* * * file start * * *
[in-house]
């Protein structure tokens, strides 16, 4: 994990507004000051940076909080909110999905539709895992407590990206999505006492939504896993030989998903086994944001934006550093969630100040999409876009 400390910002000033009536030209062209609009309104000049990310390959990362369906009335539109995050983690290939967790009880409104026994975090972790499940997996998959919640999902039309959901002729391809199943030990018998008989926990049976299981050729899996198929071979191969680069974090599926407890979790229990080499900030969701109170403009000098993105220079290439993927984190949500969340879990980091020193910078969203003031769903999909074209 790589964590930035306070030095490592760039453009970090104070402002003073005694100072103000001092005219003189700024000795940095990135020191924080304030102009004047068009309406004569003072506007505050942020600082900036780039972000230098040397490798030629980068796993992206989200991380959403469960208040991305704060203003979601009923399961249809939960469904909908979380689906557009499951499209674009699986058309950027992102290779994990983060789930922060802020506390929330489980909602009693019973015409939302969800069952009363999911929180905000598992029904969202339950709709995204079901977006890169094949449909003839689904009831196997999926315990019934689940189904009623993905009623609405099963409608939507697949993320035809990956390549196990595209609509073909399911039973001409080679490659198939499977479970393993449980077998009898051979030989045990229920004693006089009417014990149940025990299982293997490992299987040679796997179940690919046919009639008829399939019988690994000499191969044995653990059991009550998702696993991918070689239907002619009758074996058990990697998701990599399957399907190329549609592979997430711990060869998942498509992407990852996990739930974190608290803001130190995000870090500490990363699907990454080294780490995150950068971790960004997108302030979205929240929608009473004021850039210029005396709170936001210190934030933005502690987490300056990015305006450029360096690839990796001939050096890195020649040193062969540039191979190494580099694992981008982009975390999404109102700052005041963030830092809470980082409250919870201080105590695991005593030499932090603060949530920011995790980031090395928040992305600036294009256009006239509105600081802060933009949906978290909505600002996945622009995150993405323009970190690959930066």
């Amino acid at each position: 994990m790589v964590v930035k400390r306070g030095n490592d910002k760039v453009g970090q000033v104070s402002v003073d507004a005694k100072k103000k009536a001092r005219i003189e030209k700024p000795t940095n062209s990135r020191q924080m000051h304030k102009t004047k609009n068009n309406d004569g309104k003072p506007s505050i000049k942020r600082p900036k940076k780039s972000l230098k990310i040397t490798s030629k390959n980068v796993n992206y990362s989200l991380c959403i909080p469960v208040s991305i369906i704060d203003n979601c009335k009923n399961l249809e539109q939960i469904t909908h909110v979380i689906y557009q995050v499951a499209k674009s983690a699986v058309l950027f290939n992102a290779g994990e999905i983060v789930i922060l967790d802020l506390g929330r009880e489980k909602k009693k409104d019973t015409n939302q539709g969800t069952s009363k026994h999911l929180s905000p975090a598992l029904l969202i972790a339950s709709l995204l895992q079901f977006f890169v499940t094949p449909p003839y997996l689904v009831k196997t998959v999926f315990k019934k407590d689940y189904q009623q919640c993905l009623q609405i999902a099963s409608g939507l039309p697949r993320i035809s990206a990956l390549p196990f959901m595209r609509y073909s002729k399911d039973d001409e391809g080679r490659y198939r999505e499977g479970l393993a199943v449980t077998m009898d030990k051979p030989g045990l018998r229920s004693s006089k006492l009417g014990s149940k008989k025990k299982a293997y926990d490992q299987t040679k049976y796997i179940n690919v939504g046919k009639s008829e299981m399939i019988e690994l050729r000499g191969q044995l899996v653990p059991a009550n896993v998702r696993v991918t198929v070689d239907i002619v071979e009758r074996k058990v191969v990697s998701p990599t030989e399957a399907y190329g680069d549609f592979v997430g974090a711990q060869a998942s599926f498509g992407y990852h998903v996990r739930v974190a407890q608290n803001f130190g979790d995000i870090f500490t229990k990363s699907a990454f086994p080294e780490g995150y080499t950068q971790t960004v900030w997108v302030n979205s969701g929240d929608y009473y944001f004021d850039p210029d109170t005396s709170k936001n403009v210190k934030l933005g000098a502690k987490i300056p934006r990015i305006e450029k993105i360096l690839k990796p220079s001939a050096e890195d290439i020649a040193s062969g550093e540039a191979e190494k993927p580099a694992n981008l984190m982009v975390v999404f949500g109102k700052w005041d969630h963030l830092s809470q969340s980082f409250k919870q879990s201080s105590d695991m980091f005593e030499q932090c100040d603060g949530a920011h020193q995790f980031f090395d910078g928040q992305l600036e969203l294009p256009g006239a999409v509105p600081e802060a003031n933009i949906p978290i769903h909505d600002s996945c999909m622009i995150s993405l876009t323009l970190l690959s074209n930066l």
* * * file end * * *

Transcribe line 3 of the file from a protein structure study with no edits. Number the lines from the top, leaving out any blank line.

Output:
């Amino acid at each position: 994990m790589v964590v930035k400390r306070g030095n490592d910002k760039v453009g970090q000033v104070s402002v003073d507004a005694k100072k103000k009536a001092r005219i003189e030209k700024p000795t940095n062209s990135r020191q924080m000051h304030k102009t004047k609009n068009n309406d004569g309104k003072p506007s505050i000049k942020r600082p900036k940076k780039s972000l230098k990310i040397t490798s030629k390959n980068v796993n992206y990362s989200l991380c959403i909080p469960v208040s991305i369906i704060d203003n979601c009335k009923n399961l249809e539109q939960i469904t909908h909110v979380i689906y557009q995050v499951a499209k674009s983690a699986v058309l950027f290939n992102a290779g994990e999905i983060v789930i922060l967790d802020l506390g929330r009880e489980k909602k009693k409104d019973t015409n939302q539709g969800t069952s009363k026994h999911l929180s905000p975090a598992l029904l969202i972790a339950s709709l995204l895992q079901f977006f890169v499940t094949p449909p003839y997996l689904v009831k196997t998959v999926f315990k019934k407590d689940y189904q009623q919640c993905l009623q609405i999902a099963s409608g939507l039309p697949r993320i035809s990206a990956l390549p196990f959901m595209r609509y073909s002729k399911d039973d001409e391809g080679r490659y198939r999505e499977g479970l393993a199943v449980t077998m009898d030990k051979p030989g045990l018998r229920s004693s006089k006492l009417g014990s149940k008989k025990k299982a293997y926990d490992q299987t040679k049976y796997i179940n690919v939504g046919k009639s008829e299981m399939i019988e690994l050729r000499g191969q044995l899996v653990p059991a009550n896993v998702r696993v991918t198929v070689d239907i002619v071979e009758r074996k058990v191969v990697s998701p990599t030989e399957a399907y190329g680069d549609f592979v997430g974090a711990q060869a998942s599926f498509g992407y990852h998903v996990r739930v974190a407890q608290n803001f130190g979790d995000i870090f500490t229990k990363s699907a990454f086994p080294e780490g995150y080499t950068q971790t960004v900030w997108v302030n979205s969701g929240d929608y009473y944001f004021d850039p210029d109170t005396s709170k936001n403009v210190k934030l933005g000098a502690k987490i300056p934006r990015i305006e450029k993105i360096l690839k990796p220079s001939a050096e890195d290439i020649a040193s062969g550093e540039a191979e190494k993927p580099a694992n981008l984190m982009v975390v999404f949500g109102k700052w005041d969630h963030l830092s809470q969340s980082f409250k919870q879990s201080s105590d695991m980091f005593e030499q932090c100040d603060g949530a920011h020193q995790f980031f090395d910078g928040q992305l600036e969203l294009p256009g006239a999409v509105p600081e802060a003031n933009i949906p978290i769903h909505d600002s996945c999909m622009i995150s993405l876009t323009l970190l690959s074209n930066l």